Stranded campers in the Spruce Grove RV Park & Campground wait for crews to build a temporary access road on Sunday (July 15) after a massive debris torrent washed out the bridge to the campground.

Stranded campers given access across Fairmont Creek

A temporary road at the Fairmont Hot Springs Resort campground has given 600 or so stranded campers a way out.

The completion of a temporary road on Monday (July 16) afternoon gave the 600 or so campers who were stranded overnight in the Fairmont Hot Springs Resort campground a way out after a large scale mudslide washed out the campground’s access bridge on Sunday (July 15).

“There’s people still camping,” Fairmont Hot Springs Resort marketing manager Marion Garden told The Valley Echo on Tuesday (July 17). “There’s some people who have booked in for a week and they’re happy now that there’s a road so they can come in and out.

“They can stay until we go in and permanently redo the road.”

On Sunday, debris coming down Fairmont Creek caused a natural blockage that forced water to back up and spread out about 1,000 feet wide, resulting in a torrent of mud, boulders and trees that caused the bridge and a footbridge to washout as well as the rupture of a 1,500 litre propane tank and two water lines, and the deposit of a large amount of debris on the fairway of the Fairmont golf course. Both Riverside and Creekside golf courses were not affected by the mudslide and remain open for business as usual, Garden noted.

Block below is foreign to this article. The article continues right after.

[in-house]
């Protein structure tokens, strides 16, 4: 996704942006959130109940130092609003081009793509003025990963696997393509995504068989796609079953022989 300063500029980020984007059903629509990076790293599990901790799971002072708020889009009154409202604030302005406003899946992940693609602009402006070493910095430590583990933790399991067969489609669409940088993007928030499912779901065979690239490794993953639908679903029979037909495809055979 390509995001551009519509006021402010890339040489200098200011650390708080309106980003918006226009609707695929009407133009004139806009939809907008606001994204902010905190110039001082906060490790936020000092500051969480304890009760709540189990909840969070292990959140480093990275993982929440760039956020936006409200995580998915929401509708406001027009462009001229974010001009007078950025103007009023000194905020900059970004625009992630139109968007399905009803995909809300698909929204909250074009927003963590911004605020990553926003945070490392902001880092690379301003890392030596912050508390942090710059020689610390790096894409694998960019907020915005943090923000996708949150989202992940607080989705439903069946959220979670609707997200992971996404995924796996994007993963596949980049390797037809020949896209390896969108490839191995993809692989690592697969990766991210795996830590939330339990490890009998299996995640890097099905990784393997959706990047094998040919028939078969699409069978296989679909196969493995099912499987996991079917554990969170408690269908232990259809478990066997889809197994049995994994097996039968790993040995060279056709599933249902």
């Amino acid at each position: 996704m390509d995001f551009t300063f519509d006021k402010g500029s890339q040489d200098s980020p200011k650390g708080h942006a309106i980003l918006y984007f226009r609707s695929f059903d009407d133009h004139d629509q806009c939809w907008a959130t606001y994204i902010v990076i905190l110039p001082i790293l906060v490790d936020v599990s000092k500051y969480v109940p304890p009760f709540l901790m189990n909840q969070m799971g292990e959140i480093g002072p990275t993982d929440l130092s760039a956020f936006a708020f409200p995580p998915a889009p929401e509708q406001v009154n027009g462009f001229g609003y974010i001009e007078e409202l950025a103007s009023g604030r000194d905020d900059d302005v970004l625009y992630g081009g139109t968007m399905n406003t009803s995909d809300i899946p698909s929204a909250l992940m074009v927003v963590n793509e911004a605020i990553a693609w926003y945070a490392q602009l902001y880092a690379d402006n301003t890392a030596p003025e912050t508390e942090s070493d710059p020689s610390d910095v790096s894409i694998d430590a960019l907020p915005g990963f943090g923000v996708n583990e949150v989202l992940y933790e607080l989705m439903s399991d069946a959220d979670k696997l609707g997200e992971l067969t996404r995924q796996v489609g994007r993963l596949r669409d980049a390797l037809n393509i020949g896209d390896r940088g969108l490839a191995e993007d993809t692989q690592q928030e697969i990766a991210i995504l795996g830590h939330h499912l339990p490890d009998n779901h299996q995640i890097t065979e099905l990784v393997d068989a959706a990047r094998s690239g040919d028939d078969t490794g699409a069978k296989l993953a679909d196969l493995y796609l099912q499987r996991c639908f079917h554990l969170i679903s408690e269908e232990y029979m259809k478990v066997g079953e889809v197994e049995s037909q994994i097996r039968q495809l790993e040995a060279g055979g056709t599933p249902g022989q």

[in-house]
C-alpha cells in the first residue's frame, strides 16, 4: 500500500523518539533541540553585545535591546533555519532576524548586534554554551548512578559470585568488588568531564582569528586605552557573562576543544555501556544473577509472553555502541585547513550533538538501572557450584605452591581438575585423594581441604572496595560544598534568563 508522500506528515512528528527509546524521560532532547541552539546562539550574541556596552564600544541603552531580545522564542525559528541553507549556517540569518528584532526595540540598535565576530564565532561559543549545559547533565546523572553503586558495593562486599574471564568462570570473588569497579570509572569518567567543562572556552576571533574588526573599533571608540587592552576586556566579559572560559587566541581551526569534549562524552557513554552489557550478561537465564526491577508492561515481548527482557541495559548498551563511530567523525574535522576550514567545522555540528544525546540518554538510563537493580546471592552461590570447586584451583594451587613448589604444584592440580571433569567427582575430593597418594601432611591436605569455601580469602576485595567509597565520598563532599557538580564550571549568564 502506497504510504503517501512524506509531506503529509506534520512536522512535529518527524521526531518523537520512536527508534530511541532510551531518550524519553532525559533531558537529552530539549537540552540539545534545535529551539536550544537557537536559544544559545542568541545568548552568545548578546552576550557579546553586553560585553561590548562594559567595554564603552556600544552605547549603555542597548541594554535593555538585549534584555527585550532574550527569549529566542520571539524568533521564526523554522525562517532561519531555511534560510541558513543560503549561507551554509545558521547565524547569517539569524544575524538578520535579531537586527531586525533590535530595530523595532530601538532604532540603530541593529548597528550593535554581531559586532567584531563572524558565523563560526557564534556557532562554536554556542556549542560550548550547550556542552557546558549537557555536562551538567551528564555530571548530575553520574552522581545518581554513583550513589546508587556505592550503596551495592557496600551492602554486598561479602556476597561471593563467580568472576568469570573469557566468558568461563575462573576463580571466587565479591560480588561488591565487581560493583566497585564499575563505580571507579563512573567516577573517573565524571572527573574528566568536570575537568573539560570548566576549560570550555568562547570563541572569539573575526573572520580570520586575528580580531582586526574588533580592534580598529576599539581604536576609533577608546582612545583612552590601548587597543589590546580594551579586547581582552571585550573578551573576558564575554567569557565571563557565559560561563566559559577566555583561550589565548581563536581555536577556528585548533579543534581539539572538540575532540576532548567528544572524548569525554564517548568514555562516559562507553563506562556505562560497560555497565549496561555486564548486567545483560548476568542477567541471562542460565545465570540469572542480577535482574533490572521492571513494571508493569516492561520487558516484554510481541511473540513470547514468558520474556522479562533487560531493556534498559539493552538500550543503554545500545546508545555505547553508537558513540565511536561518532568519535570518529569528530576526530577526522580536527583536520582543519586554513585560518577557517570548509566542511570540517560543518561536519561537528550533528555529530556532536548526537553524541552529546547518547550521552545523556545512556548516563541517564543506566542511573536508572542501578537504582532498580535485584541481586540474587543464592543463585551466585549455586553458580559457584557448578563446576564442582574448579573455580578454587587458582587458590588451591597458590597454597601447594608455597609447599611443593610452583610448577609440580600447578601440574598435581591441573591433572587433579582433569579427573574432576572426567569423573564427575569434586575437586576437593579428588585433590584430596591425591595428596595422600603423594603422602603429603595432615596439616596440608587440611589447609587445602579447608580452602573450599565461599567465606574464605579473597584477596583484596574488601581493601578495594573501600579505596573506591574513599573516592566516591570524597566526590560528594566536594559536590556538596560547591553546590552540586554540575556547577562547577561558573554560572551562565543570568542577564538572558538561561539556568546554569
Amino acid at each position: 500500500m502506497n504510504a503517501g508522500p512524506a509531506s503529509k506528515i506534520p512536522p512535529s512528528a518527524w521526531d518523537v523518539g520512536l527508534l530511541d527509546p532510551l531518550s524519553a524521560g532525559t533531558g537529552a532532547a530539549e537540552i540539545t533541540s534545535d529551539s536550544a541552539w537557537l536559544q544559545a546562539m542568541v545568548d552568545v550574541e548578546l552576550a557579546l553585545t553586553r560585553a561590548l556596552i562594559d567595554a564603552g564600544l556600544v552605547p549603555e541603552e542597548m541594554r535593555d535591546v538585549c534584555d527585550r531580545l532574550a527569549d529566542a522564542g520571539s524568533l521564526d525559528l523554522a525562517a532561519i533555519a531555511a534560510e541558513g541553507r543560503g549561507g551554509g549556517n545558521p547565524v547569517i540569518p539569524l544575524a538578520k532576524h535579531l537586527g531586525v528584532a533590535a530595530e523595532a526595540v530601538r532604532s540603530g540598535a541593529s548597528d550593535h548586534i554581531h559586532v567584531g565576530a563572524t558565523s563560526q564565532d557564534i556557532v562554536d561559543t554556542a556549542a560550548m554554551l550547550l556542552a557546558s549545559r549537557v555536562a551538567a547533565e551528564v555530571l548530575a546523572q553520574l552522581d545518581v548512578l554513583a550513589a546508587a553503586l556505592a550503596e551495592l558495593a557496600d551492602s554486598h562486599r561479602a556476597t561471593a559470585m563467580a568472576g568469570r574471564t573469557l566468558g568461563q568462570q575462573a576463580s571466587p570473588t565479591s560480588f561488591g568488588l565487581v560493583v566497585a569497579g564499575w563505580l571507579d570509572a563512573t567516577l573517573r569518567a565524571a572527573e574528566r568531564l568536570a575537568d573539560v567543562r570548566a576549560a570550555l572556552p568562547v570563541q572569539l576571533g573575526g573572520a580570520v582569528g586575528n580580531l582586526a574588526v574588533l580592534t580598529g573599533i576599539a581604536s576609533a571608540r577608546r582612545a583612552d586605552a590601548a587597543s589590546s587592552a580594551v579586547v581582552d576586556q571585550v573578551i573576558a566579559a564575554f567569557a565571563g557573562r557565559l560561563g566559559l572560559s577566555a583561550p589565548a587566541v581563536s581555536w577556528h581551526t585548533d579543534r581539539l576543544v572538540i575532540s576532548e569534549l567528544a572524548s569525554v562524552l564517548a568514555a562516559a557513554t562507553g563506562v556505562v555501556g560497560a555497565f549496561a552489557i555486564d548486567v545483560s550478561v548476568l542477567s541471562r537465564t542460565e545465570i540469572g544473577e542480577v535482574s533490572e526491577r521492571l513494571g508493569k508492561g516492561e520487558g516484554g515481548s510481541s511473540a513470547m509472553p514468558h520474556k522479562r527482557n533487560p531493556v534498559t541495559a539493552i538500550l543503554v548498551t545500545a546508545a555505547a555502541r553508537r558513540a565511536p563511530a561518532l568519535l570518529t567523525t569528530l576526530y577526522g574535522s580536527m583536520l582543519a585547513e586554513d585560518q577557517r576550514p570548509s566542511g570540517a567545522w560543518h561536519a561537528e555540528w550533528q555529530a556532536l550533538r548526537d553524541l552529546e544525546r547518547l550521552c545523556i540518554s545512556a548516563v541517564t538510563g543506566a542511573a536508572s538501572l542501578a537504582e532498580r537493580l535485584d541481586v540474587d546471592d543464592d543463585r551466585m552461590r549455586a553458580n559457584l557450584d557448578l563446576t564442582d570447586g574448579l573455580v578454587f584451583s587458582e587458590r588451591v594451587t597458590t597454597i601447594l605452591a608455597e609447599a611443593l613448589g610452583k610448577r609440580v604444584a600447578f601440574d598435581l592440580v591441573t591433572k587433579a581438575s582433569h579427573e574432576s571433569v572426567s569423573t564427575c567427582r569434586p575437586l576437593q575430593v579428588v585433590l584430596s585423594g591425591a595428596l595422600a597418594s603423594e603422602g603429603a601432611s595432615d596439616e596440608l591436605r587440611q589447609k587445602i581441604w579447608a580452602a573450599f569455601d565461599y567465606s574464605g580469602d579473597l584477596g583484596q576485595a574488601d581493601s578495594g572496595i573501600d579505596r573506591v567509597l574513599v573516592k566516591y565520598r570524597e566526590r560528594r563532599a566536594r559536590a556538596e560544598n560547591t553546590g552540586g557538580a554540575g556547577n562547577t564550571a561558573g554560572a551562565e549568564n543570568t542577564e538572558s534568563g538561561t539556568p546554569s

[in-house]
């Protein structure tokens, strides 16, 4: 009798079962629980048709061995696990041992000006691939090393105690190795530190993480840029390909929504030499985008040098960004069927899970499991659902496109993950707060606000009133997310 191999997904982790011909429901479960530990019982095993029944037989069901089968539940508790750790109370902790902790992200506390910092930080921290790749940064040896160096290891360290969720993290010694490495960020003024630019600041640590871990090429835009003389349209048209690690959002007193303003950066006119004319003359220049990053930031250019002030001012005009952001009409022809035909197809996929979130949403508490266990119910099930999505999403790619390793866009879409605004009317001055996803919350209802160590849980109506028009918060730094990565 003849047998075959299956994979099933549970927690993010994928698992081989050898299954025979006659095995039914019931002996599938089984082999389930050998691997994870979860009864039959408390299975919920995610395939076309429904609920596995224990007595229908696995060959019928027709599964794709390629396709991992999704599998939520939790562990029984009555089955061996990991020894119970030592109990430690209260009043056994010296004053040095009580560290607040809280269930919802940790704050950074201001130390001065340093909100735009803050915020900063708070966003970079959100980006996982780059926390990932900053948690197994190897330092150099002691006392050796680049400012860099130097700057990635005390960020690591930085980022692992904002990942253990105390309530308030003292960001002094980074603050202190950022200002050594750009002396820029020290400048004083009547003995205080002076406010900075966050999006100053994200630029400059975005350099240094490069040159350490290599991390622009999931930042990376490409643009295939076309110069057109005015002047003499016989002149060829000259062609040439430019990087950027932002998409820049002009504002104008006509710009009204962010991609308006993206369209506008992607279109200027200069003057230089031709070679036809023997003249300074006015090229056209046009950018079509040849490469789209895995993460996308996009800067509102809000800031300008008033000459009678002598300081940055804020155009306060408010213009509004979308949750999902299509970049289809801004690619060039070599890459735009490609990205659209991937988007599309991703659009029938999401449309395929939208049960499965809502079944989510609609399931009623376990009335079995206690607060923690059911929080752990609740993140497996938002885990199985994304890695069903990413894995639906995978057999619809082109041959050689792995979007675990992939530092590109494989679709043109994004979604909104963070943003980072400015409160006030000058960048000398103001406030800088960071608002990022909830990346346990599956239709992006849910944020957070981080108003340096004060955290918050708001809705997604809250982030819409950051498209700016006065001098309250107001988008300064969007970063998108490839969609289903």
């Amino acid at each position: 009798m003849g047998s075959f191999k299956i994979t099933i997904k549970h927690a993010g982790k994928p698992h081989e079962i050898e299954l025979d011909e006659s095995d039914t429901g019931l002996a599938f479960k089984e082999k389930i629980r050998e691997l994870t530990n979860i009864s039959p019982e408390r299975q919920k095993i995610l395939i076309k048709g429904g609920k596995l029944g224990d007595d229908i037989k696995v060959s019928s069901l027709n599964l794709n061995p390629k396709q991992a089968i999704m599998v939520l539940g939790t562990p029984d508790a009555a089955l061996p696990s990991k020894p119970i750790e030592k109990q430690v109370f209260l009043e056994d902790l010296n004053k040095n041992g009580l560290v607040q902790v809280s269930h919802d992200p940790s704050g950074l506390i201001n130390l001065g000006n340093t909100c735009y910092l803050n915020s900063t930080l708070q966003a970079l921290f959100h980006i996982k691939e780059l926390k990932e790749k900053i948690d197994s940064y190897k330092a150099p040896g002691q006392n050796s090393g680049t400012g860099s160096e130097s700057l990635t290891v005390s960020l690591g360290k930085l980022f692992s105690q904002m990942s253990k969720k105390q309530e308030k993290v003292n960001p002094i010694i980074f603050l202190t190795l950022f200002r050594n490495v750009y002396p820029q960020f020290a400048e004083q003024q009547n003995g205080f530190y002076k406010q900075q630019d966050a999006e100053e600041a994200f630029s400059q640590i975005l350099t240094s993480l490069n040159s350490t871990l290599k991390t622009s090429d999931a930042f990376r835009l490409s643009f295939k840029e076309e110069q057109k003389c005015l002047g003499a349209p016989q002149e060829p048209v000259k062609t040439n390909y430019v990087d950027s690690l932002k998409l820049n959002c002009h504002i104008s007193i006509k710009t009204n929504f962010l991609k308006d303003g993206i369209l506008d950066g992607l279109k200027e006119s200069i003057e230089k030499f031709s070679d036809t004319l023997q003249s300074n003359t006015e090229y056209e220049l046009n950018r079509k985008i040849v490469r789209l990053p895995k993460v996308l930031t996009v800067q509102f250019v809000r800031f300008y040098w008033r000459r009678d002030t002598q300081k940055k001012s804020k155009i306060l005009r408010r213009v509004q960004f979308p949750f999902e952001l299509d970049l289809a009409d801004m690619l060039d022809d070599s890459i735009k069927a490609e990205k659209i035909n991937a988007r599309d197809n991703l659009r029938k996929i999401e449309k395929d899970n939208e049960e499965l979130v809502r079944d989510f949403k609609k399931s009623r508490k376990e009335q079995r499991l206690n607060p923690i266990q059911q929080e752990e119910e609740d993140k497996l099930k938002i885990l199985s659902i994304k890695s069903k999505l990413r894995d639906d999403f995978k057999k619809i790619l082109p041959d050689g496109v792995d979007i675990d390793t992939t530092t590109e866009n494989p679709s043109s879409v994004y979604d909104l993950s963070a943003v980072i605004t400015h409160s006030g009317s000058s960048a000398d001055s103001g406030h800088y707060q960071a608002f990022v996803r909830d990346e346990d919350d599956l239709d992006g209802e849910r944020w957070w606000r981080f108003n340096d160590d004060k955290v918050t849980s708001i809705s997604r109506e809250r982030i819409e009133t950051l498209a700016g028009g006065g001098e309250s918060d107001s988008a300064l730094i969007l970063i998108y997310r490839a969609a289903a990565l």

“Officially we’re saying [the Fairmont course] is closed until July 22,” she said. “We have crews out there right now… to determine how badly damaged it is; there is quite a lot of debris that needs to be cleared.”

Although no damage was done to the pools or the pool complex, the hot pools remain closed while crews work on uncovering the holding boxes located at source of the hot springs further up Fairmont Creek before moving the machinery downstream to start rebuilding the road to the campground. Garden couldn’t say when the pools would reopen.

“It’s a day-by-day basis,” she said.

With the pools and golf course closed, the resort is not taking any new bookings. Meanwhile, some campers and guests are electing to stay.

“The people who are happy to stay here are staying on site so we still have guests at the moment,” said Garden. “[But] our reservoir for the resort is having some problems, it’s not holding as much water as it should, so to make sure we have enough water for everyone staying here at the resort we aren’t taking any new bookings until the weekend.”

Over 350 people were evacuated out of their homes on Sunday but were given permission yesterday to return with the exception of two units, and the debris continuing to block driveways in some areas is expected to be cleared away by mid-week.

“The debris has pushed water in numerous different directions and our main priority remains getting the original Fairmont Creek channel cleared of debris so that we can re-establish the channel and keep all the water flowing within it,” RDEK communications officer Loree Duczek said in a release. “This is going to take time, but we are working as quickly as we can.”

The RDEK and the Ministry of Transportation will be closely monitoring water levels and ensuring culverts are kept clear of debris over the next few days as more rainfall is in the forecast.















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